This week, I looked back at my posts from a year ago and it seems quite surreal that the Covid pandemic is still very much with us. Arguably, in 2021 even more so. Omicron has been the year’s last performance. In all this time, we have lived like cats chasing our own tails. The end goal is ever-elusive.
When a personal tragedy befalls us, we need time to take stock, let it all sink in, then go through all the different emotional stages till we can purge ourselves of the thoughts or feelings that threaten to hold us back from the future. In a similar way, but on a far greater scale, the pandemic is something society is still coming to terms with. Try as we might to rid it from our minds (and our bodies), one way or another, I believe it is here to stay for some time still. This is not pessimism; it’s realism. So, like the personal tragedies that cause us to evolve as a better version of ourselves, I have hope that Covid will do the same at a societal level too, inshaAllah.
Having said that, I feel slightly more cautious about society’s ability to re-emerge as a purified version of itself since I know that humankind is impatient, myopic and suffers from selective short-term memory. Instead of relishing the good that has come out of this pandemic, such as having more time at home with the family, or respite from the environmental pillaging that has been going on, people like to focus on their frustrations. They want everything to “go back to normal”. I myself was guilty of those very same words when I was confronted with a new life-changing situation after divorce. Little did I care to admit that Allah is the best of planners and His design is a mysteriously awesome one. I too have been impatient with my own personal lot so I understand why society at large is no different.
However, there has to come a point when we succumb to one’s fate. It’s just a matter of time. Sometimes, we have to accept that the problem ahead is much larger than we anticipated. Rather than fight it, it’s better to confront the reality and learn to cope with what we have been given. A lot of time and energy could then be diverted onto more productive things.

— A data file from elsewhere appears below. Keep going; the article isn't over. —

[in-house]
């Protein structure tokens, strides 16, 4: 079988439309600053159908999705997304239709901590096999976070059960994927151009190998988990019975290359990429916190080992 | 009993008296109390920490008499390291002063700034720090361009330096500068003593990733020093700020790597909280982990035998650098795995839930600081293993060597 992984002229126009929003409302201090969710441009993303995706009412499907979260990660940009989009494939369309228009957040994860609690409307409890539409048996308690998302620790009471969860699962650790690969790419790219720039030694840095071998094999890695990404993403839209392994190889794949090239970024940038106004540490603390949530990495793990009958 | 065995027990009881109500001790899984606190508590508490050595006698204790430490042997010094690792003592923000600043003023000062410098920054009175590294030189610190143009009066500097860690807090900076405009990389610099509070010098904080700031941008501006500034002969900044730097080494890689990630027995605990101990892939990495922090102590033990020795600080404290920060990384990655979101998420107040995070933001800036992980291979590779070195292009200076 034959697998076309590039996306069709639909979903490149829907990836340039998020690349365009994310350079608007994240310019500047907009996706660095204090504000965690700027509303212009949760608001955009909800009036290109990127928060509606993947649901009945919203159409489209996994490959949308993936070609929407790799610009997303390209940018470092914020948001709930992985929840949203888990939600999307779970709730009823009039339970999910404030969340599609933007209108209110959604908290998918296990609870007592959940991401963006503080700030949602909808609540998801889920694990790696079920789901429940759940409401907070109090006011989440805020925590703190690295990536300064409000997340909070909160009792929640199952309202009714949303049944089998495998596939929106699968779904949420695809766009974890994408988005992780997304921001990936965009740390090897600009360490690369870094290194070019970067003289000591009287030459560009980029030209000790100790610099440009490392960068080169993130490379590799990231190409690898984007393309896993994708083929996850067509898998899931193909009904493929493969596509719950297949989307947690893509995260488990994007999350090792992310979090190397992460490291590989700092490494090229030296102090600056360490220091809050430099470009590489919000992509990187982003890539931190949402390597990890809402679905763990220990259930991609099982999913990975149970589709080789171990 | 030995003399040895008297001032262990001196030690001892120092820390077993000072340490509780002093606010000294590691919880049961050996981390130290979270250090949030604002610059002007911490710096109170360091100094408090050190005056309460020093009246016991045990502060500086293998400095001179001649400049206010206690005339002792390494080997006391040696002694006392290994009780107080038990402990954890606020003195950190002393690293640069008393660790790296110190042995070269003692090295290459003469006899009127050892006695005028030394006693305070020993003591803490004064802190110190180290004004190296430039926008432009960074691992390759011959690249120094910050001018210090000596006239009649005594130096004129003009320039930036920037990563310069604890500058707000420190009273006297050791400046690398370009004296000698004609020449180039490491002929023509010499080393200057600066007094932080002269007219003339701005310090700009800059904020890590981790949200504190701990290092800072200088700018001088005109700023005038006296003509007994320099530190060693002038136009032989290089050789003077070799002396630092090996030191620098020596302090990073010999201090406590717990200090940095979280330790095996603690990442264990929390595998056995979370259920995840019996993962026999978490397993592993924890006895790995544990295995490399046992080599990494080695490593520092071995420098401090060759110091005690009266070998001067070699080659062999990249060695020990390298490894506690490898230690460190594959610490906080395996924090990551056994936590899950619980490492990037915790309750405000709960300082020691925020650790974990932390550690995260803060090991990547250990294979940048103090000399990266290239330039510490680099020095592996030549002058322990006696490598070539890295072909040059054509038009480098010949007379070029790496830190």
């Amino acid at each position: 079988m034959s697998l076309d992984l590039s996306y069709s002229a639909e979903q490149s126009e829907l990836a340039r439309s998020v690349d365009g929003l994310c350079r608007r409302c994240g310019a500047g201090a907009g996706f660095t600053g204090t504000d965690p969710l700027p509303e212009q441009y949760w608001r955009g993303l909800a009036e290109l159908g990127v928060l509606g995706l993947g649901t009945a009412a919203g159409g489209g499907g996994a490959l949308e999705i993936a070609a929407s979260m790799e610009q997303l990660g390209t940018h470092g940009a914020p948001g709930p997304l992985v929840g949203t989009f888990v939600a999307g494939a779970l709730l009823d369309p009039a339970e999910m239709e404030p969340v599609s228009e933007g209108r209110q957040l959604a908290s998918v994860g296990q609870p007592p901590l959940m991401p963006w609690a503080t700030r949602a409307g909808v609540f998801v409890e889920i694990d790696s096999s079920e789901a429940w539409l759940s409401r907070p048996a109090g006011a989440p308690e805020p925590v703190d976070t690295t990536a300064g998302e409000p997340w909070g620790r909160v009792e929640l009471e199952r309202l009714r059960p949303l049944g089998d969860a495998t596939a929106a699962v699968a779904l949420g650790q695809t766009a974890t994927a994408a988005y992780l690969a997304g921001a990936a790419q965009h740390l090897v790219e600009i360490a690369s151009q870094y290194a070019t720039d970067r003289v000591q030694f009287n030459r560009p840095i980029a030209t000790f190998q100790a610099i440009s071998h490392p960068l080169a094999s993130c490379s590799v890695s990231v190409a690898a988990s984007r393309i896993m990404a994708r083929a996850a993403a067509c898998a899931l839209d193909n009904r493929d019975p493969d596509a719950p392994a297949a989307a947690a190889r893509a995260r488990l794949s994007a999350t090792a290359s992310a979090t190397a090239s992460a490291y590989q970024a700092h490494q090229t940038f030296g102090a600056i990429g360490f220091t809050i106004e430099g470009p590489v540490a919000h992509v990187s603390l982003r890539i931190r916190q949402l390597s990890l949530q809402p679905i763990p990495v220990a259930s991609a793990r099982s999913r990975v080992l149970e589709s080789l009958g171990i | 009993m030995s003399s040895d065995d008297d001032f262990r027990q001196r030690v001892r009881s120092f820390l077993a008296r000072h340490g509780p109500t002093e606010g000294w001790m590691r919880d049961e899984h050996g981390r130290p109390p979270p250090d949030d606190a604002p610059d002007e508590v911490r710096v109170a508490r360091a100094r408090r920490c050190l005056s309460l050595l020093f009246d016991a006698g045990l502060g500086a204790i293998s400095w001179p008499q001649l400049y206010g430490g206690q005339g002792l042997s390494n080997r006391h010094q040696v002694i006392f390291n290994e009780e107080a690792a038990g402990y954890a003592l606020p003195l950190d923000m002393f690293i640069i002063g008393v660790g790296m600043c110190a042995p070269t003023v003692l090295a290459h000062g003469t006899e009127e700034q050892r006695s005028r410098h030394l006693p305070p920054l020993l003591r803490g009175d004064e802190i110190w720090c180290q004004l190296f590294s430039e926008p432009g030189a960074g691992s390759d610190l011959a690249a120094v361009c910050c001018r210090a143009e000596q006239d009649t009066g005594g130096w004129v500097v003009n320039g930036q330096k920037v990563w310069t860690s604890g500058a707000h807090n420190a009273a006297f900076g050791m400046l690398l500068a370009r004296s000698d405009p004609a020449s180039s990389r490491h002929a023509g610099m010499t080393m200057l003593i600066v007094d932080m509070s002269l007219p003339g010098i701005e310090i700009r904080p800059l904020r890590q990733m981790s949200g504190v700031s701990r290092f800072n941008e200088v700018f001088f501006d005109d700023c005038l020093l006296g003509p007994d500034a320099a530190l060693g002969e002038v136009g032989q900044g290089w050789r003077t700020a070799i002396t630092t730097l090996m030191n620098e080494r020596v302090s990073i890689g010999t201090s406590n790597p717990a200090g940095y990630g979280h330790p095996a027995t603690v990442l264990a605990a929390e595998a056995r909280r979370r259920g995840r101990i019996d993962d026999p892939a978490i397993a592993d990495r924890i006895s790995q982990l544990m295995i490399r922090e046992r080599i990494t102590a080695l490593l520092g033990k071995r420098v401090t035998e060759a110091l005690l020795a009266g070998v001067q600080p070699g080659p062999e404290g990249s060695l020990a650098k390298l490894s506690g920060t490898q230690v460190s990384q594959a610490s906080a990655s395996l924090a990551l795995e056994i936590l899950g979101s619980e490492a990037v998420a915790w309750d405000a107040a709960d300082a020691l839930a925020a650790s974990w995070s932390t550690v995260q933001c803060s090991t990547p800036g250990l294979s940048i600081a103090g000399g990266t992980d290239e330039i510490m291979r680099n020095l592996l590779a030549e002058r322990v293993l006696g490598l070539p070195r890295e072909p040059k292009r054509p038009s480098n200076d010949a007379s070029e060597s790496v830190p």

It beggars belief that sceptics of the existence of God still prevail despite the pandemic. I know they’d argue that a loving God would not cause so much suffering in this world. Strange how when things go seemingly right for these same people, they never question why they deserve all the good that life has to offer. They only question when things go wrong – proof of the notion of feeling entitled to privileges. And if there is no supreme being, then why have these people themselves not found the mother of all panaceas for the Covid virus? Which individual then is responsible for unleashing this situation on the whole of humanity? So many questions which will always remain unanswered and yet which simply reaffirm the existence of Allah. I know that the life of this world is not the end game; it is just a conduit for what awaits us later. I have learnt this on a micro and macro level.
In recent days, I have been reflecting on the following verses from the Quran:
إِنَّ مَعَ ٱلْعُسْرِ يُسْرًۭا Indeed, with hardship [will be] ease.
فَإِنَّ مَعَ ٱلْعُسْرِ يُسْرًا For indeed, with hardship [will be] ease.
Surah Ash-Sharh (The Relief, Chapter 94: 5-6)
Whilst I am no scholar, I can at least extrapolate from these ayahs (verses) that Allah promises that there will be difficulties and challenges in life but that they will occur simultaneously. Ease will offset hardship and the two don’t necessarily come in series. They exist in parallel. In other words, look around you! It’s clear that Allah brings us challenges but He also appeases us at the same time. It’s up to us to discern what good can be taken from a seemingly bad situation. What would this life be anyway if it were all smooth sailing? The repetition of the above ayahs makes this point emphatic and is in and of itself, a comforting thought.
So, the point of talking about all this now is to remind myself that life is full of silver linings and those silver linings that we must use to contain or circumscribe the difficulties we may encounter over time. Trouble will always be in a constant ebb and flow. This is the nature of the duniya (world). Yet our faith in Allah’s wisdom is the very thing that will help rationalise our thoughts and mollify our fear, anger and confusion. The Covid experience surely has taught us mindfulness. We can no longer take for granted a holiday abroad, a trip to the shops or spending time with loved ones. If we simply focus on the inconveniences that Covid has brought, we will surely sink into a depressing gloom. What we need to do is to stand back and ask ourselves, “What is the higher lesson in all of this?”
Coming through a personal struggle is a great preparation for something as inescapable as a global virus. For years now, I’ve gradually detached myself from the material pursuits of this duniya (world) realising that they will never bring euphoria or Utopia. The end of 2021 merges into the beginning of 2022. I don’t pin any hopes on the pandemic magically disappearing. I simply pray that we will all learn to reset our thought process, be mindful of what we have been blessed with and continue to live in a dignified manner whatever comes our way, inshaAllah.